Pain can stop any runner cold in their tracks. And here’s a fun fact: pain usually comes from common running mistakes. Even seasoned runners will occasionally run into knee, back, or foot pain.
What about you? As a running rookie, are you sure you know what you’re doing, or are you just winging it? There are tons of common running mistakes out there, and most are easy to make, but don’t quit just yet; most running mistakes are super easy to fix.
So don’t sweat it! Improve your run and your health by avoiding the nine common running mistakes that most runners make below.
1. Bad Posture
Awful upper body form is quite common. You’ve probably seen it in other runners while you were out running. The other runner is either hunched forward or leaning too far ahead. Sounds familiar, right? Inevitably, this will make running that much more complicated, and you are probably doing it!
The Fix: Swinging your arms is often what causes poor posture. It can also make it harder (and less efficient) to breathe correctly. Instead, keep your arms at about waist height. Bend your elbows to about ninety degrees. Keep your shoulders down and back, and keep your head straight and level. And no looking at the ground unless the terrain is particularly rough! Keep those eyes straight ahead.
2. Wearing the Wrong Shoes or Clothing
Wearing the wrong type of shoes can cause more than just a bit of pain. You might develop chronic problems or suffer runners injuries, such as plantar fasciitis or shin splints. So, if your sneakers don’t feel comfy anymore, it’s time to toss them!
Wearing uncomfortable clothing or heavy clothing is another similar mistake many beginners make.
The Fix: Ideally, you want to wear light clothing that wicks away moisture. Nylon fabric is always a great choice. Ensure you wear comfortable shoes tailored for the type of running you’re performing. It means investing in a good pair of long-distance sneakers if needed. Going into a shoe store and trying a few different sizes is ideal for making this decision. Plus, usually, there will be a shoe expert on hand to help you out.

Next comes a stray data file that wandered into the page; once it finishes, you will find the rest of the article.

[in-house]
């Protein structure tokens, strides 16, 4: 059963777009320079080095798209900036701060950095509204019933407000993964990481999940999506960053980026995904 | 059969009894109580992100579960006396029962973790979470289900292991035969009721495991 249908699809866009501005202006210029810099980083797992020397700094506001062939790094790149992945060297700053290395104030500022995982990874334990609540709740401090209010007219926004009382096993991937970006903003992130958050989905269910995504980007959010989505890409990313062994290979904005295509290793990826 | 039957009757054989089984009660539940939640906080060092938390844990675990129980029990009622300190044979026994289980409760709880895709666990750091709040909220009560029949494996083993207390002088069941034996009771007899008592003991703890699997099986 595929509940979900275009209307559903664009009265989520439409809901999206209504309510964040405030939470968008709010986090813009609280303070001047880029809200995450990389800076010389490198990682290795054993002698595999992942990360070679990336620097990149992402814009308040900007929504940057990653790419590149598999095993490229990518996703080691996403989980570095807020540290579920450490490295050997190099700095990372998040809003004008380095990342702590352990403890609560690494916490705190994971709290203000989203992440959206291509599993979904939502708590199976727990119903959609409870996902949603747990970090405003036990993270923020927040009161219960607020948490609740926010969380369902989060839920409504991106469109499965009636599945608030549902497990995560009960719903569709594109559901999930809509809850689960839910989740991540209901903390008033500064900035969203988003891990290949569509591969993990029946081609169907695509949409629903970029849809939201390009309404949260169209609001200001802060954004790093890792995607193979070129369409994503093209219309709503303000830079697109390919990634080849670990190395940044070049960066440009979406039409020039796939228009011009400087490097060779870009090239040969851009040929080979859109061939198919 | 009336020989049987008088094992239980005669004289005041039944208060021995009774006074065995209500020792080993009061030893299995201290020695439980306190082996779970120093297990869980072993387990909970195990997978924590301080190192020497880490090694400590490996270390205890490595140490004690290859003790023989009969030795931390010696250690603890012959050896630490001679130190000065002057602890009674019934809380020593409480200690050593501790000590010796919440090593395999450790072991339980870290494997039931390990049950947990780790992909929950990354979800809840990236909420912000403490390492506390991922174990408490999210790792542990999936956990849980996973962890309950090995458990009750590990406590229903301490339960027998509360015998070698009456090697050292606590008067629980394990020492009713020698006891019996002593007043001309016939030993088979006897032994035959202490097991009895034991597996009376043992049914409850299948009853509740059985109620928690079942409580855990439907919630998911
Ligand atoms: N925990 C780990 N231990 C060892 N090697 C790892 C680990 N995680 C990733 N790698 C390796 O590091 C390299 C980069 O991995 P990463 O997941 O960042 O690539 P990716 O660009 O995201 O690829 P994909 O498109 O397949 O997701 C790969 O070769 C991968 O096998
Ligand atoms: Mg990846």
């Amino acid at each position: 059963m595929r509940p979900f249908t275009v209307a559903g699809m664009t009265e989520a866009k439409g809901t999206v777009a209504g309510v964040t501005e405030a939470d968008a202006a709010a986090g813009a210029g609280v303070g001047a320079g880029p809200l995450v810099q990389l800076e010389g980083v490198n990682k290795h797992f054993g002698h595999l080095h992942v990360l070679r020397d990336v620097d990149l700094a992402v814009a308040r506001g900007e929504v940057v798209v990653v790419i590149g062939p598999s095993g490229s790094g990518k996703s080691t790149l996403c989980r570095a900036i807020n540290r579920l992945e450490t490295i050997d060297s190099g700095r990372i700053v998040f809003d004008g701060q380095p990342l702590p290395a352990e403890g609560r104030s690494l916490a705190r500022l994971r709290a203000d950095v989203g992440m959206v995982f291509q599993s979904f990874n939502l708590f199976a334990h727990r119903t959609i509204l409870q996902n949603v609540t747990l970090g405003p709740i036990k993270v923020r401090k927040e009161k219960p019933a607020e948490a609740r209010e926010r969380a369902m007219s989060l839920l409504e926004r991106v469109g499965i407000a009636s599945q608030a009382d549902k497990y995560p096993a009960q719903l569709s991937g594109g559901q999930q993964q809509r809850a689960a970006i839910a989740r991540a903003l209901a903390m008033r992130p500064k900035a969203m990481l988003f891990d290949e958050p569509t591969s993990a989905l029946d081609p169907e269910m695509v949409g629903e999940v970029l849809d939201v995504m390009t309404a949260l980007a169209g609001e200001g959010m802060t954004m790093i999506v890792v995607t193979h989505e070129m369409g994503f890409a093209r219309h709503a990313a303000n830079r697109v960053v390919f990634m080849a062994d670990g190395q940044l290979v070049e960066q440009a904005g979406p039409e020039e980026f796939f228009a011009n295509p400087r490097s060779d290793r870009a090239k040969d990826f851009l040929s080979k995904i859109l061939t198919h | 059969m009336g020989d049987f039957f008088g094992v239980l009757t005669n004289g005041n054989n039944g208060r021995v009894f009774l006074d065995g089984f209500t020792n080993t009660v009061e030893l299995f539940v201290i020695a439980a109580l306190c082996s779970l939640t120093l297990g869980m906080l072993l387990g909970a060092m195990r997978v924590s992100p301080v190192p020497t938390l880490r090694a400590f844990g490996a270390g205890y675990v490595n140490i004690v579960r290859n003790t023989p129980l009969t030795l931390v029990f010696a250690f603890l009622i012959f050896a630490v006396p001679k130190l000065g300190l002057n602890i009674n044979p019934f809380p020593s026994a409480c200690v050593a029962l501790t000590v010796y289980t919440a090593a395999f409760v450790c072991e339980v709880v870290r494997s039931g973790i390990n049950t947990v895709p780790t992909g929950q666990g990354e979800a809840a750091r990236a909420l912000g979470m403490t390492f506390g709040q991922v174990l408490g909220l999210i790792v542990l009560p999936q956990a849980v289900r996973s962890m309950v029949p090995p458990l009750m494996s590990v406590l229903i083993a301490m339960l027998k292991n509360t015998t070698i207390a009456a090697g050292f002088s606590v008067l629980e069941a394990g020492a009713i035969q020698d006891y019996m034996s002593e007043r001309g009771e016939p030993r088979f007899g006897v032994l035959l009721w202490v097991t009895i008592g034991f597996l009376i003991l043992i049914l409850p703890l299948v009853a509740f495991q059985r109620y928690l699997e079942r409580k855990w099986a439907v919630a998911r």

3. Too Much, Too Soon
It’s exciting when you start a new activity, and you might want to train a lot at the very beginning. You feel good, so why shouldn’t you? Well, there are many reasons. You may end up burning out. Or worse, you might end up with common runner injuries, such as runner’s knee, shin splints, or ITB syndrome.
The Fix: go slow! Feel it out, especially when you’re first starting. Sure, running fast and far might feel great at first, but tomorrow, you might be unable to walk. Avoid increasing your mileage by more than 10% each week and ensure you take plenty of rest days in between long and intense runs.
4. Not Drinking Enough and Refueling Properly
Many new runners underestimate how much water they lose when running, especially on hot days. It’s super easy to do.
You don’t want to drink too much because you don’t want it moving around in your stomach as you run, and you don’t want to drink too little and become dehydrated. Fluids can be confusing. And on top of all that, many new runners aren’t sure what they should eat before or after a run.
The Fix: Bring water with you while you run and take small sips. Also, experiment with food while training and find what works for you. Generally, you’ll want a mix of protein and carbs about 1–3 hours before your run and a similar combo within an hour after completing your run.
5. Over-striding or Under-striding
When running, your stride is everything. Maintaining an effective and sustainable pace is paramount to continued success.